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Int J Cancer. 2005 Mar 20;114(2):268-73.

Dominant B cell epitope from NY-ESO-1 recognized by sera from a wide spectrum of cancer patients: implications as a potential biomarker.

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Department of Urology and Jonsson Comprehensive Cancer Center, 66-118 Center for Health Sciences, David Geffen School of Medicine at UCLA, Box 951738, Los Angeles, CA 90095, USA.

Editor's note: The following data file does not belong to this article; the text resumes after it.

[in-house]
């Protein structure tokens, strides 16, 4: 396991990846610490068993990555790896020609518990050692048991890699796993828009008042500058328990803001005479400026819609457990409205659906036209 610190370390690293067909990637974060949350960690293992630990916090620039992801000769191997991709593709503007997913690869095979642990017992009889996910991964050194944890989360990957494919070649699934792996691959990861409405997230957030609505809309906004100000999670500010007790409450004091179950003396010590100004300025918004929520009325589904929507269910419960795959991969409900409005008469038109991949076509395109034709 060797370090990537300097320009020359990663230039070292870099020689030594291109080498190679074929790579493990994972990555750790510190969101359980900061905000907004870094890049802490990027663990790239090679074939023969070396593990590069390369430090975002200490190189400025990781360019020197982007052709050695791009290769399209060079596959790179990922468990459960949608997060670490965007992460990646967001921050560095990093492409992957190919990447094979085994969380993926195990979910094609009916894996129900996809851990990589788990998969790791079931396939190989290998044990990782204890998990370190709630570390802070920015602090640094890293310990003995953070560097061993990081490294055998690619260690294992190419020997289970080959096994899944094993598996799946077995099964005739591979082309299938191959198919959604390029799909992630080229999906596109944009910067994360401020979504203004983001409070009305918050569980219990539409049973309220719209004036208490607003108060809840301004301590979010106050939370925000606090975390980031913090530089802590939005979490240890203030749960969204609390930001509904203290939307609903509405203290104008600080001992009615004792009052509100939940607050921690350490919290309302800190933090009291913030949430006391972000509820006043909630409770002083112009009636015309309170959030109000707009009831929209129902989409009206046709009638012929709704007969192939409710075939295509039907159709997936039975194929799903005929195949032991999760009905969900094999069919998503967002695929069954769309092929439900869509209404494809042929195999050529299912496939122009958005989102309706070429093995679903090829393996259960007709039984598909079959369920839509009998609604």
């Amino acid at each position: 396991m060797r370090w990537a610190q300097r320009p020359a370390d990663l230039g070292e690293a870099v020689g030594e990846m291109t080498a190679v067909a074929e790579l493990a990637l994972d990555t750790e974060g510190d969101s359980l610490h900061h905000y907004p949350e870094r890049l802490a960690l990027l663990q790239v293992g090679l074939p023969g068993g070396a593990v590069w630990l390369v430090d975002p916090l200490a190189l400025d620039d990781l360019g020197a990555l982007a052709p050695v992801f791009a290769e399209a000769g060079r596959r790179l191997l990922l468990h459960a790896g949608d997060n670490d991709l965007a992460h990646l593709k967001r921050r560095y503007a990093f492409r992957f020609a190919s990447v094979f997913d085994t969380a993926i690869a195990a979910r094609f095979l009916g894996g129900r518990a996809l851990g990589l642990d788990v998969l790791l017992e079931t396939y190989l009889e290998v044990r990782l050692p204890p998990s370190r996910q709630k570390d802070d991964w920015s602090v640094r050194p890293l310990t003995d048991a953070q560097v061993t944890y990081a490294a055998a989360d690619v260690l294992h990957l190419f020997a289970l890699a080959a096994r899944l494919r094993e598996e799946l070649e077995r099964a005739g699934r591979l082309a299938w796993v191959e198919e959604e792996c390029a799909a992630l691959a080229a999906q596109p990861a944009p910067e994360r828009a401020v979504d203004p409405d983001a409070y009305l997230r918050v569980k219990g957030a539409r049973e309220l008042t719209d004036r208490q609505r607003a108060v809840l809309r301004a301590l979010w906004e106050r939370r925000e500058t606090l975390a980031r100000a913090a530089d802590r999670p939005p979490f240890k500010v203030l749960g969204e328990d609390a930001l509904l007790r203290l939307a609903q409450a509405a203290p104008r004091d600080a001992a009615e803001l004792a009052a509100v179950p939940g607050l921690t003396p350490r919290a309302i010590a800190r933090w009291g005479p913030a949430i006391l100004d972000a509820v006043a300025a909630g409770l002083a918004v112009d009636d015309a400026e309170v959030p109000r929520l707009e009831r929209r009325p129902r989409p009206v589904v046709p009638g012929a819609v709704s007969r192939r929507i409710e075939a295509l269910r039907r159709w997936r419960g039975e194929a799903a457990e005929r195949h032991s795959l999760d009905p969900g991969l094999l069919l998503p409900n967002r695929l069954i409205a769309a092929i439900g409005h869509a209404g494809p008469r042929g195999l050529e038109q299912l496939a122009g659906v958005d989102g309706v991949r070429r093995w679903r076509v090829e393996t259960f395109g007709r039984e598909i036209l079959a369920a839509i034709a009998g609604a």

Monitoring the spontaneous antibody (Ab) response against a panel of relevant tumor-associated antigens (TAA) in cancer patients may provide useful information regarding the clinical status of cancer. However, current Ab detection approaches require the purification of recombinant proteins, which is often difficult to achieve. In order to bypass the purification of recombinant proteins, we identified a dominant B-cell epitope from a shared tumor antigen NY-ESO-1. A synthetic peptide of the epitope, ESO:1-40, was as sensitive as the recombinant protein for detecting Ab against NY-ESO-1 in most patients. NY-ESO-1 specific Ab present in the sera of patients with melanoma, prostate cancer, nonsmall cell lung cancer, esophageal cancer, gastric cancer and hepatocellular carcinoma reacted with the dominant peptide at a similar frequency as the recombinant protein. To our knowledge, ESO:1-40 is the first peptide epitope recognized by sera from a wide spectrum of cancer patients but not healthy donors. This simple and straightforward approach may allow the investigation of the clinical significance of spontaneous Ab responses against multiple TAA and their correlation with the clinical course of malignant diseases in the future.

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